Thank you for the invaluable resources you provide through CFFB and Talk To Me Johnnie. After reading the post “Legs Too Large? WTF?” I began to wonder about utilizing the 20-rep max. In the paraphrase, Mark Rippetoe uses the example of an 80% 1 RM for a set of 20 reps. My question to you is: do you recommend using a 20 rep max from time to time on the squat and if so, how often? I imagine that doing a 20-rep max using about 80% of 1 RM would put the legs out of commission for a good 2 days.

Charley Mitchell

FT VS. ST #1

First, if you can do 20 reps with 80% of your 1 RM, you are a better man than me.

Second, what are your goals? If you are goal is to put mass on your legs, 20 rep squats will do just that. The problem is the 20 rep squat does little, in my experience, with top end strength.

So decide how and when you want to use it. Maybe just a 6 week training block early in the off-season to drive some mass into the legs or as a change-up for a few weeks to change the training stimulus. But understand what you are training by doing the 20 rep squat program.

To understand how it affects strength and muscle fibers, lets apply Dr. Fred Hatfield’s muscle fiber test.

– Find your one rep maximum on the back squat
– Rest 15 mins
– Perform as many reps as possible with 80% of your 1 RM


– Less than 7 repetitions – fast twitch (FT) dominant
– 7-8 repetitions – mixed fiber type
– More than 8 repetitions – slow twitch (ST) dominant

Using the Hatfield muscle fiber test to examine your 80% for 20 reps would place you pretty far on the slow twitch end of the spectrum. Being predominantly ST is not a good place to be if playing football, lifting heavy weights or sprinting for cover from gunfire is in your job description.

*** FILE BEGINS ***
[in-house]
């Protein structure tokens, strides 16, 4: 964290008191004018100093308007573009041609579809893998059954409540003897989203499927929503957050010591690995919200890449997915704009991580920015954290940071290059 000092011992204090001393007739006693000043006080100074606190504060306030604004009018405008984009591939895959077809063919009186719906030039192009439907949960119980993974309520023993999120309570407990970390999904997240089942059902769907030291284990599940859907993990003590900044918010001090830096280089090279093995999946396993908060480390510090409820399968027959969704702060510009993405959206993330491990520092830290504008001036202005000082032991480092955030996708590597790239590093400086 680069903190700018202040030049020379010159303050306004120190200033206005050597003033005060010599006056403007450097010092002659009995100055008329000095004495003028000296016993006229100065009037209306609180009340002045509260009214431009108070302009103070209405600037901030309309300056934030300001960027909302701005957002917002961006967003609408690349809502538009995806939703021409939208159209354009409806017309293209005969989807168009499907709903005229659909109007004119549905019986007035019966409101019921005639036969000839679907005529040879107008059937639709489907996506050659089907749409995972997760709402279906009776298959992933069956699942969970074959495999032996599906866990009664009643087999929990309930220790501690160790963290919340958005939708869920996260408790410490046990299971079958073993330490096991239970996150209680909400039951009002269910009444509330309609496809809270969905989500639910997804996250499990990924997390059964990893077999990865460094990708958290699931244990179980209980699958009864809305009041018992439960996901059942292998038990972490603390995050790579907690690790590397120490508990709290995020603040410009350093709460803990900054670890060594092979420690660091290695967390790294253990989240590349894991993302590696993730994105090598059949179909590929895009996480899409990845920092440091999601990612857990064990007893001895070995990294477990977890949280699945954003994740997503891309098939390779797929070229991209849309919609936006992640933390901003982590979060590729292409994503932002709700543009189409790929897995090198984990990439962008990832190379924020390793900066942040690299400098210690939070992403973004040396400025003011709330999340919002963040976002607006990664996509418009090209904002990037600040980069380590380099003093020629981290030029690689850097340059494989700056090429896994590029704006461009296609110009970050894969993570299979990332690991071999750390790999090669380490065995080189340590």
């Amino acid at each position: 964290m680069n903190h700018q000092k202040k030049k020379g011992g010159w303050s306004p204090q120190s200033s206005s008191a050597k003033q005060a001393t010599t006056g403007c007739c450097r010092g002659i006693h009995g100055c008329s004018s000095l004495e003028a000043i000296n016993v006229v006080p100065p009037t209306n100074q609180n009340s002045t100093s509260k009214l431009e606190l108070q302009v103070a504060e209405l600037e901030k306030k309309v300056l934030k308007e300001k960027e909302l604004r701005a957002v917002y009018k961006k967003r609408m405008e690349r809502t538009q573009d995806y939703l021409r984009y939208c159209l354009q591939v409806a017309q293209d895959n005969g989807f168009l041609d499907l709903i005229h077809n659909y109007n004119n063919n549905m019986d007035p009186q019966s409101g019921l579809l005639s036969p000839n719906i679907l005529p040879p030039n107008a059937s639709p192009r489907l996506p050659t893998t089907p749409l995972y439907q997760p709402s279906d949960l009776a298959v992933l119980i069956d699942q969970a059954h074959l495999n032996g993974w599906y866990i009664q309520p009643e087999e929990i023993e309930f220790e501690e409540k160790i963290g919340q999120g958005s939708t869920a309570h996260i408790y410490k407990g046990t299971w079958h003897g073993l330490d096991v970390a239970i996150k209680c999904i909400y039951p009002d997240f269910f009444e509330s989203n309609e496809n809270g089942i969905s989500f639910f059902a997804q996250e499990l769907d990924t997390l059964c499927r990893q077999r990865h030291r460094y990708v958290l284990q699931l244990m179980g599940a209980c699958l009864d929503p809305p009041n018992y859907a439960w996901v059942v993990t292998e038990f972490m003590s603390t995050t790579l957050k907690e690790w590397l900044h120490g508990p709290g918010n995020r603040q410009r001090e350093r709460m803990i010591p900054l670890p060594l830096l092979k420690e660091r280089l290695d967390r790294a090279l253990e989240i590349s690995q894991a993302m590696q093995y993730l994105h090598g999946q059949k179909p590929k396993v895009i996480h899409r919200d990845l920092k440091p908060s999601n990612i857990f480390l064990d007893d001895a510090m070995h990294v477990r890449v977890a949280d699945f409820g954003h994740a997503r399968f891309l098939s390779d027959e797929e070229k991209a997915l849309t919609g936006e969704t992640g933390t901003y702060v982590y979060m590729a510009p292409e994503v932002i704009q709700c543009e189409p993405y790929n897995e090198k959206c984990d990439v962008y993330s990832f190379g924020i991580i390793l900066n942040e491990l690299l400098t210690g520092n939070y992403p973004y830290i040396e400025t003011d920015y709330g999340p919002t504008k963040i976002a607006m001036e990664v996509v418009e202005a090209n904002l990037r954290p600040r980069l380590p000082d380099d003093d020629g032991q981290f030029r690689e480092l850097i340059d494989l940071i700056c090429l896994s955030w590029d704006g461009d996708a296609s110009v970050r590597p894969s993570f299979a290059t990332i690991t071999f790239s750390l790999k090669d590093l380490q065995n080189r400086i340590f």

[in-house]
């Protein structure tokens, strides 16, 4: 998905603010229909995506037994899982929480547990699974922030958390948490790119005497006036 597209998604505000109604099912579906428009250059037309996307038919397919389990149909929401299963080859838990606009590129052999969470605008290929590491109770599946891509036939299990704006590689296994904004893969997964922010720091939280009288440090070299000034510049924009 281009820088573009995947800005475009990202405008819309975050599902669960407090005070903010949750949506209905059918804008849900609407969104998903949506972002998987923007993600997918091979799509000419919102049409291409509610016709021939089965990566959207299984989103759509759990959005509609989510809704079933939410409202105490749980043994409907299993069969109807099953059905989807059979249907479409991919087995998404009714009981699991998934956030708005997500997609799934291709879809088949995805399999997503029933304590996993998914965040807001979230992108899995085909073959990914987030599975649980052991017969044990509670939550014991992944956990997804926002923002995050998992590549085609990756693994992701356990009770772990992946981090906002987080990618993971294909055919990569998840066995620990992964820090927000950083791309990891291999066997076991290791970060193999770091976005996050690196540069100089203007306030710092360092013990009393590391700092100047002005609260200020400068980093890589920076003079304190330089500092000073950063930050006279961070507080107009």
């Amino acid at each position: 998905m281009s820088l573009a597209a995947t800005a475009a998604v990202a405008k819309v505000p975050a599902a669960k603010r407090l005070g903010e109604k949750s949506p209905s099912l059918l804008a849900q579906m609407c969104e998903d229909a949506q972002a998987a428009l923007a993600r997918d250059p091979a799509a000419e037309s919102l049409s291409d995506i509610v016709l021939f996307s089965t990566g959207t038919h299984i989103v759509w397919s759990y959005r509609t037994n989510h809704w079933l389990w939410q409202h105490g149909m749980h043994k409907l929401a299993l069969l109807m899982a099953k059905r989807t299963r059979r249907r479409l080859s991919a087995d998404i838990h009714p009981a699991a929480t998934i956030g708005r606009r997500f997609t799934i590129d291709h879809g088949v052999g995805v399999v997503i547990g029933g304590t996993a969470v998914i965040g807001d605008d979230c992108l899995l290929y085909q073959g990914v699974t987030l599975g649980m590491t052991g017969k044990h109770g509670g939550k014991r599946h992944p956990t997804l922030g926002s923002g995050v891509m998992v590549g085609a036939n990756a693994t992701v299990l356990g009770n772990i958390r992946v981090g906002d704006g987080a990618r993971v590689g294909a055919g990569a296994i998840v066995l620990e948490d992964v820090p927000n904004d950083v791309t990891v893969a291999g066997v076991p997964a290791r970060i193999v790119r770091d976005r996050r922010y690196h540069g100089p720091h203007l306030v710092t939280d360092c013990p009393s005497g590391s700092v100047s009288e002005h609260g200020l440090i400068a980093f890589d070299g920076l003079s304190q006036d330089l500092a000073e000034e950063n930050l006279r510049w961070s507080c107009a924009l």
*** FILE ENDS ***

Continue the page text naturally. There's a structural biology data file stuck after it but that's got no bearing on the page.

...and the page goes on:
Here is an accounting of my personal run in with the 20 rep squat program.

A few years ago, under recommendation from Rip, I did a linear progression with 20 rep squats. I started week 1 with 315 lbs x 20. Each week I added 10 lbs and kept on for 10 weeks. At 10 weeks, I was at 405 lbs and thought; 405 lbs for 20 reps would be a solid mark. The first rep was pretty easy but every rep after that felt like an Anderson Silvia front kick. Somewhere around rep 17, the white stars I was seeing turned black, and I caved like a Chilean coal mine. While I was 3 reps shy of my goal, I was decently pleased with 17 reps. Just like any other asshole that has lifted weights, I start calculating my 1 RM based off what I could handle for the 17 reps. I figured I was good for at 600 lbs, if not 650 lbs.

FT VS. ST #2

I decided to take a full week to recover; I ate great, slept 8 plus hours a night and even managed to grab a few naps. I entered the gym on Monday and started working up to a 1 RM. Somewhere around 500 lbs I starting moving like old people having sex, slow and careful. I barely hit 525 lbs for a single and I say barely because the lift took me about 5 seconds to complete.

I was defeated.

I had expected to set a new PR and was 100 lbs off my expectation and well below my previous personal best.

What was the problem? Where did I go wrong? You don’t have to be a genius to know for the last 2 1/2 months I had been training nothing but ST fibers and muscular endurance. And as it turns out, you need to have some efficient FT fibers and a ton of ATP for limit singles.

Ivan Adadjiev is the former head of the Bulgarian Olympic weightlifting team. His “Bulgarian” training system was built on the foundation of high intensity with maximum weights and folklore. He believed near limit singles put the skeletal muscle fibers at maximal efficiency. While the contrasting style of training of multiple reps caused the muscle fibers to grow in mass, it made them less efficient when the time arrives for PR attempts. With another disadvantage of repetitive training with sub-maximal loads being an increase in the number of mitochondria produced in the muscle cell which will actually deplete the muscle fiber of ATP.

FT VS. ST #3

Or to simply put, form follows function.

If you want to get good at lifting heavy weights you need to lift heavy weights. If you want to get good at lifting lots of reps, than train with lots of reps.